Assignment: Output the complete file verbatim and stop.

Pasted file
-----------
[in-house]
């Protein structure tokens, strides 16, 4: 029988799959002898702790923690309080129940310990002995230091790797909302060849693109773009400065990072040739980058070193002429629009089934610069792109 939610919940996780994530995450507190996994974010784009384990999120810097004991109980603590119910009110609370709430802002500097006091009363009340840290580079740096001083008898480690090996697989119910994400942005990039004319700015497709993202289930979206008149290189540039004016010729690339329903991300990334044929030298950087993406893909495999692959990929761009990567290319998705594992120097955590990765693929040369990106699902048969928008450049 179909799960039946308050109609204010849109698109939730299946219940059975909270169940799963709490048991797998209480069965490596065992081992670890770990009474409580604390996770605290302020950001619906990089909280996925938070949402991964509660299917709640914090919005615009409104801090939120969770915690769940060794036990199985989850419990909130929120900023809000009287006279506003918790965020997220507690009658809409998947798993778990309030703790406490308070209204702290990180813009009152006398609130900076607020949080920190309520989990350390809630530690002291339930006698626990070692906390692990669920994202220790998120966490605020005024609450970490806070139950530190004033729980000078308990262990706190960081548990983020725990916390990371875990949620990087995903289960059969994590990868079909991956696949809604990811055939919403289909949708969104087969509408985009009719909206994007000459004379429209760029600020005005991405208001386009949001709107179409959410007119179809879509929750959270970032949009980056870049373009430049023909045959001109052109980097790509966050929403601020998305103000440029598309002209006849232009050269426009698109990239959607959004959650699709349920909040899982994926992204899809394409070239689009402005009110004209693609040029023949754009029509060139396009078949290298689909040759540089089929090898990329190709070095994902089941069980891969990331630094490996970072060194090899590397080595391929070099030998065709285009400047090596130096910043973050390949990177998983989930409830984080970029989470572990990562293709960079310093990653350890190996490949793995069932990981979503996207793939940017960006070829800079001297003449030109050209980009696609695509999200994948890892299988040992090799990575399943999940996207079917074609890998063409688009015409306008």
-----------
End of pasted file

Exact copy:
[in-house]
């Protein structure tokens, strides 16, 4: 029988799959002898702790923690309080129940310990002995230091790797909302060849693109773009400065990072040739980058070193002429629009089934610069792109 939610919940996780994530995450507190996994974010784009384990999120810097004991109980603590119910009110609370709430802002500097006091009363009340840290580079740096001083008898480690090996697989119910994400942005990039004319700015497709993202289930979206008149290189540039004016010729690339329903991300990334044929030298950087993406893909495999692959990929761009990567290319998705594992120097955590990765693929040369990106699902048969928008450049 179909799960039946308050109609204010849109698109939730299946219940059975909270169940799963709490048991797998209480069965490596065992081992670890770990009474409580604390996770605290302020950001619906990089909280996925938070949402991964509660299917709640914090919005615009409104801090939120969770915690769940060794036990199985989850419990909130929120900023809000009287006279506003918790965020997220507690009658809409998947798993778990309030703790406490308070209204702290990180813009009152006398609130900076607020949080920190309520989990350390809630530690002291339930006698626990070692906390692990669920994202220790998120966490605020005024609450970490806070139950530190004033729980000078308990262990706190960081548990983020725990916390990371875990949620990087995903289960059969994590990868079909991956696949809604990811055939919403289909949708969104087969509408985009009719909206994007000459004379429209760029600020005005991405208001386009949001709107179409959410007119179809879509929750959270970032949009980056870049373009430049023909045959001109052109980097790509966050929403601020998305103000440029598309002209006849232009050269426009698109990239959607959004959650699709349920909040899982994926992204899809394409070239689009402005009110004209693609040029023949754009029509060139396009078949290298689909040759540089089929090898990329190709070095994902089941069980891969990331630094490996970072060194090899590397080595391929070099030998065709285009400047090596130096910043973050390949990177998983989930409830984080970029989470572990990562293709960079310093990653350890190996490949793995069932990981979503996207793939940017960006070829800079001297003449030109050209980009696609695509999200994948890892299988040992090799990575399943999940996207079917074609890998063409688009015409306008």